Sunday, August 28, 2005

From "In Memoriam"

by Alfred, Lord Tennyson

Dark house, by which once more I stand
Here in the long unlovely street,
Doors, where my heart was used to beat
So quickly, waiting for a hand,

A hand that can be clasp'd no more —
Behold me, for I cannot sleep,
And like a guilty thing I creep
At earliest morning to the door.

He is not here; but far away
The noise of life begins again,
And ghastly thro' the drizzling rain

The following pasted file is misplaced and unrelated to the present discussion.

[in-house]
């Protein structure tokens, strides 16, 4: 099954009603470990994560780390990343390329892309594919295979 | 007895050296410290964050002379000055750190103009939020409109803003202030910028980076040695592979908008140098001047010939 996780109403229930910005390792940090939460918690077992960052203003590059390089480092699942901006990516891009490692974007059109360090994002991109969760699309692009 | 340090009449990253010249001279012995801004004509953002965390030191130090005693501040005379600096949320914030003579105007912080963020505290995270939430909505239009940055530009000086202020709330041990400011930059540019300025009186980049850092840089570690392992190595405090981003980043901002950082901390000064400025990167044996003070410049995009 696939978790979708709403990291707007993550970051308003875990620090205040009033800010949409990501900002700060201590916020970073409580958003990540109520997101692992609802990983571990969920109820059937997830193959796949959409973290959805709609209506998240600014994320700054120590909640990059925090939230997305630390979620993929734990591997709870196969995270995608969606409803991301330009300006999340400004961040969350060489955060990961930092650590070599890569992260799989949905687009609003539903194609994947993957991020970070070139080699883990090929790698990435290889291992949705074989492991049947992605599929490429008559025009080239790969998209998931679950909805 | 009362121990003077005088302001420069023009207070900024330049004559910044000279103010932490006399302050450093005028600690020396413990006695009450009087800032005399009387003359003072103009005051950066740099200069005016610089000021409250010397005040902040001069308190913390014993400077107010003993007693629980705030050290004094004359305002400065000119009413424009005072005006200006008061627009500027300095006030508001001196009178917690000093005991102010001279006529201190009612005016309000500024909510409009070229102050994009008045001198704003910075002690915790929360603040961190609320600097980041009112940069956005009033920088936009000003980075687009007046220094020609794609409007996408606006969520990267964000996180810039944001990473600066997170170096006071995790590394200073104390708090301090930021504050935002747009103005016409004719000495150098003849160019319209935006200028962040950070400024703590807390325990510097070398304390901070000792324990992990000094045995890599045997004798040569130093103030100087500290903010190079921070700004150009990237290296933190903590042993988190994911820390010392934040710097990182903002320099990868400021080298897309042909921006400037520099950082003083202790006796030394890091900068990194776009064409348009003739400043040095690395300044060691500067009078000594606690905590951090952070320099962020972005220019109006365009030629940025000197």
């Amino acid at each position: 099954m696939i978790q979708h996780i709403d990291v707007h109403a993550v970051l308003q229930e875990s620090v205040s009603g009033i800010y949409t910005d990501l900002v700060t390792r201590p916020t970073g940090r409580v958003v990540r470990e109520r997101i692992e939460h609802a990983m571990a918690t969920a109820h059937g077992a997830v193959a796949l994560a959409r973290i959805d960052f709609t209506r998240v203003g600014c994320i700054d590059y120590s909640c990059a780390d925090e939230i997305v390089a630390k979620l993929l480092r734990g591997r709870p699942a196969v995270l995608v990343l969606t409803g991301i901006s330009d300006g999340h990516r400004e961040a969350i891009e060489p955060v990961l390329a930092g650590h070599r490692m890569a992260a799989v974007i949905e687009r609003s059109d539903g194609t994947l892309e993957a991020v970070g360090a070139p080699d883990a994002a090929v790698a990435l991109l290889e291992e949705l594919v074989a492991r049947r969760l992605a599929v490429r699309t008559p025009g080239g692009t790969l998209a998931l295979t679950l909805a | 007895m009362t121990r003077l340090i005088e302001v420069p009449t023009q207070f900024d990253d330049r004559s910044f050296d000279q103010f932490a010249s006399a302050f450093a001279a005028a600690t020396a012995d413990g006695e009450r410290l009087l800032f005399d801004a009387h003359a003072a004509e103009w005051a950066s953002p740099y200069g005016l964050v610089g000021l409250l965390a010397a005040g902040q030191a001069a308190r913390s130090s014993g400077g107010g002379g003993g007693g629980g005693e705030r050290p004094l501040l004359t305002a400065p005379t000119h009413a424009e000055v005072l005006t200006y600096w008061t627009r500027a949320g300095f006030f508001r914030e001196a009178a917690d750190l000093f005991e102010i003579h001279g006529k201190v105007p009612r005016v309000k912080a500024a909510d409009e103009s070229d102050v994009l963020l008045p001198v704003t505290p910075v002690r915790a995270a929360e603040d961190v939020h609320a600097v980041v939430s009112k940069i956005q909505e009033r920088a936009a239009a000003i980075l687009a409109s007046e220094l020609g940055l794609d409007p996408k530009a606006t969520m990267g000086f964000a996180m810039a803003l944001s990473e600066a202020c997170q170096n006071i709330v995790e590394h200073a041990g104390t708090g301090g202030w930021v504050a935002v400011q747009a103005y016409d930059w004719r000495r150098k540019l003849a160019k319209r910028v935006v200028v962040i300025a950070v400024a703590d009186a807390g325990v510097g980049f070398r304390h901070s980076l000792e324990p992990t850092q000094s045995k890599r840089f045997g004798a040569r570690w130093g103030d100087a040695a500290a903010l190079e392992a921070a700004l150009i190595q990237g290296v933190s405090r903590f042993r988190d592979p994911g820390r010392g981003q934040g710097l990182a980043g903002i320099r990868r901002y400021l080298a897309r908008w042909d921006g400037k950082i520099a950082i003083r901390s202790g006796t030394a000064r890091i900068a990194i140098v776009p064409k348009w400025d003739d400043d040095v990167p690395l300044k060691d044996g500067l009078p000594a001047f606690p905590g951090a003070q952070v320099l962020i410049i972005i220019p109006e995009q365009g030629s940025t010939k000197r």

On the bald street breaks the blank day.

* * *

This is part of Tennyson's long poem sequence on the death of his best friend, Arthur Hallam. It's always been one of my favorites. As Tennyson always seems to manage to do, the sound is an echo to the sense.

The abba rhyme scheme contributes, I think, to a meditative mood. But my favorite line is, "On the bald street breaks the blank day." The street is bald because there is no friendly face on it. The day is blank because the friend is not there to fill it. And the "b" sound reminds one of breaking. It adds a bitter tone to the speaker's voice.

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